The start of summer can be an exciting time for everyone: warmer weather, the end of the school year, vacations, etc. But it also signals the beginning of a more disheartening season. According to research conducted by AAA, the 100 days after Memorial Day (until most school years begin again) are the “deadliest” for teen drivers. One sobering estimate, based on five years of research, is that approximately 1,000 people nationwide will die in automobile crashes involving teenage drivers (between the age of 16 and 19).
Much of this has been attributed to the increased number of teenage drivers on the road – when they are out of school, they are more likely to be driving around – however, this is also compounded by several other factors. For example, distracted driving is an issue for drivers of all ages, but especially for teenagers who are notorious for being “connected” at all times. It is estimated that distracted driving – including both talking and texting on cell phones – is behind almost 60% of crashes that occur over the summer. According to a study done by the University of Iowa which analyzed the final six seconds before a crash (by looking at over 2,000 dash-camera videos of moderate to severe crashes from August 2007 to April 2015) “15% involved talking to others in the car, 12% involved a cell phone (talking, texting, or otherwise operating), and 11% involved looking at or attending to something inside the car.” Additionally, according to Virginia Tech, using a cell phone or other device while driving, makes a crash more than 23 times more likely.
In order to work towards lessening these statistics of close to 10 teen driver-related deaths per day over the summer, it is important to take several different steps as parents, friends, and fellow drivers. If you are the parent of a teen driver, whether or not they recently acquired their license, it is crucial to both be aware of the increased danger of driving over the summer, as well as to communicate and discuss this with your child. Make sure that they understand how texting while driving (or even using their phone in another way) can dramatically increase the risk of crashing – and injuring themselves or others, or even causing a fatality.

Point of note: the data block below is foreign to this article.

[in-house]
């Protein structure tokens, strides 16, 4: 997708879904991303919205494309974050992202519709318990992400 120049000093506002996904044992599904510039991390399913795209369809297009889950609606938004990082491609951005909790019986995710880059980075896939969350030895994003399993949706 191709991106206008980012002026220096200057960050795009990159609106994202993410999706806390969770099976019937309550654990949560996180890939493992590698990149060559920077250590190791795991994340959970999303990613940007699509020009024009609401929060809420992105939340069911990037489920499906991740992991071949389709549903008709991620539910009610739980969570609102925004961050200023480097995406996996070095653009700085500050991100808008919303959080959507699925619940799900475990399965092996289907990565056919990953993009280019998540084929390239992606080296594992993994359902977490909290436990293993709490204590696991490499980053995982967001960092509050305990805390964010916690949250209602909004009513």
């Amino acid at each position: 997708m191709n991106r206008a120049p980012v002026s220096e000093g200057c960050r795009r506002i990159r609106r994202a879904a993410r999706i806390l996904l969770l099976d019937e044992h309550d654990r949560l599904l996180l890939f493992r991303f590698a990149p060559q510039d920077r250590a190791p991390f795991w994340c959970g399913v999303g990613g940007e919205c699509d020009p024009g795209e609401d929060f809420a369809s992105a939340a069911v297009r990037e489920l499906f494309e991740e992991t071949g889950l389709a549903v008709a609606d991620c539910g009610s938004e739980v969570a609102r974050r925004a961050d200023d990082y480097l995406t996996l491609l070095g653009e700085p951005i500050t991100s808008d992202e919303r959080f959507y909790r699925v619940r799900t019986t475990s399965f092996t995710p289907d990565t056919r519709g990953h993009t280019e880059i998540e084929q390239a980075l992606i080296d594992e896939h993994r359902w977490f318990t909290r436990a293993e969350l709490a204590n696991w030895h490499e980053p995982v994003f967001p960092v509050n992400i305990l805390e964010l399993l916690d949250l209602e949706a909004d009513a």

Even friends can be extremely helpful in addressing these concerns, even if they fall into the “teenage driver” category themselves. Other studies have shown that distracted driving can occur just as easily as using a cellphone when teenagers are driving around with their friends. This is often because groups of teenagers together in the car (especially when going to a fun destination like the beach, an amusement park, or even the movies) spark energetic conversation or “horseplay” which may end up causing the driver to focus more on what is happening inside the car rather than on the road. It is important for all teenagers, whether driving or not, to understand that their actions inside the car should be respectful of the person driving to not only protect themselves, but also every other driver on the road.
Lastly, other drivers on the road can be more cognizant and alert while driving due to the increased number of teenage drivers during the summer. While it is not the perfect way to protect one’s self while driving, it is certainly important for other drivers to be vigilant and ensure that at least they are not contributing to the number of distracted drivers out there and increasing the risk of automobile crashes and subsequent injuries or fatalities. If you see glaring instances of distracted driving – report it, so that there can be an increased presence of police to crack down on ensuring drivers are being as safe as possible. If you have a teenage driver – communicate with them and try to prevent or reduce distracted driving before it starts.
- NBC News, “100 Deadliest Days of Driving” for Teens Begins, http://www.nbcnews.com/nightly-news/video/-100-deadliest-days-of-driving-for-teens-begins-958256707680.
- CNN, Parents, Beware: These are the 100 Deadliest Days for Teens, http://www.cnn.com/2016/06/01/health/100-deadliest-days-teen-drivers/index.html.
- USA Today, AAA: 100 “Deadliest Days” of Summer: Teens on the Road after Memorial Day, https://www.usatoday.com/story/news/2016/06/01/summer-deadly-for-car-crashes/85237308/.